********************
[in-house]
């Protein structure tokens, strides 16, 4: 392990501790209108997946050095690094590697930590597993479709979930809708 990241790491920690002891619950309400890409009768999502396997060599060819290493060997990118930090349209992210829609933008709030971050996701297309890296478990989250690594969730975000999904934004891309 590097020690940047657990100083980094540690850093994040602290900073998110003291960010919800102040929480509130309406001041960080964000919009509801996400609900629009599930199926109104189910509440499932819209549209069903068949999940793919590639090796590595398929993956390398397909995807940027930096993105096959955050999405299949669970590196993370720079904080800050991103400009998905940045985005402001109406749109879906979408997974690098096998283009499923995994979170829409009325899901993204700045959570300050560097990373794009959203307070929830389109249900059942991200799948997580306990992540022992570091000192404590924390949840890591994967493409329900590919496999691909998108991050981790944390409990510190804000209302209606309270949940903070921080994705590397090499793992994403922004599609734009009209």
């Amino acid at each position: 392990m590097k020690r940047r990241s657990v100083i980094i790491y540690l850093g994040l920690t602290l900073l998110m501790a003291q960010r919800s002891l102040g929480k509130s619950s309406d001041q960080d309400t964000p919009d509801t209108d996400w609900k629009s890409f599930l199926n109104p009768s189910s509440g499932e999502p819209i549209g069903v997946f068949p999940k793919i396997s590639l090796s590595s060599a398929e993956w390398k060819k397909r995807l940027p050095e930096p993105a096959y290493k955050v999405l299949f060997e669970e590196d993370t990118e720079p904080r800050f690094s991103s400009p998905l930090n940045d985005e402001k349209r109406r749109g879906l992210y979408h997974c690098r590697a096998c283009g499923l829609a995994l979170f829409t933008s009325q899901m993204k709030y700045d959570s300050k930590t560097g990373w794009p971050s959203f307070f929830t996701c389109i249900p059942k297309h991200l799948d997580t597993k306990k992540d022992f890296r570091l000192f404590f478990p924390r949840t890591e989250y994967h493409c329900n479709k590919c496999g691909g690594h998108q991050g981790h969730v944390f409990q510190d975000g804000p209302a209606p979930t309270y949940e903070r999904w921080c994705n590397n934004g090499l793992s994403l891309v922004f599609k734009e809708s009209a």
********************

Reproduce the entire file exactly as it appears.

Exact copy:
[in-house]
């Protein structure tokens, strides 16, 4: 392990501790209108997946050095690094590697930590597993479709979930809708 990241790491920690002891619950309400890409009768999502396997060599060819290493060997990118930090349209992210829609933008709030971050996701297309890296478990989250690594969730975000999904934004891309 590097020690940047657990100083980094540690850093994040602290900073998110003291960010919800102040929480509130309406001041960080964000919009509801996400609900629009599930199926109104189910509440499932819209549209069903068949999940793919590639090796590595398929993956390398397909995807940027930096993105096959955050999405299949669970590196993370720079904080800050991103400009998905940045985005402001109406749109879906979408997974690098096998283009499923995994979170829409009325899901993204700045959570300050560097990373794009959203307070929830389109249900059942991200799948997580306990992540022992570091000192404590924390949840890591994967493409329900590919496999691909998108991050981790944390409990510190804000209302209606309270949940903070921080994705590397090499793992994403922004599609734009009209």
């Amino acid at each position: 392990m590097k020690r940047r990241s657990v100083i980094i790491y540690l850093g994040l920690t602290l900073l998110m501790a003291q960010r919800s002891l102040g929480k509130s619950s309406d001041q960080d309400t964000p919009d509801t209108d996400w609900k629009s890409f599930l199926n109104p009768s189910s509440g499932e999502p819209i549209g069903v997946f068949p999940k793919i396997s590639l090796s590595s060599a398929e993956w390398k060819k397909r995807l940027p050095e930096p993105a096959y290493k955050v999405l299949f060997e669970e590196d993370t990118e720079p904080r800050f690094s991103s400009p998905l930090n940045d985005e402001k349209r109406r749109g879906l992210y979408h997974c690098r590697a096998c283009g499923l829609a995994l979170f829409t933008s009325q899901m993204k709030y700045d959570s300050k930590t560097g990373w794009p971050s959203f307070f929830t996701c389109i249900p059942k297309h991200l799948d997580t597993k306990k992540d022992f890296r570091l000192f404590f478990p924390r949840t890591e989250y994967h493409c329900n479709k590919c496999g691909g690594h998108q991050g981790h969730v944390f409990q510190d975000g804000p209302a209606p979930t309270y949940e903070r999904w921080c994705n590397n934004g090499l793992s994403l891309v922004f599609k734009e809708s009209a």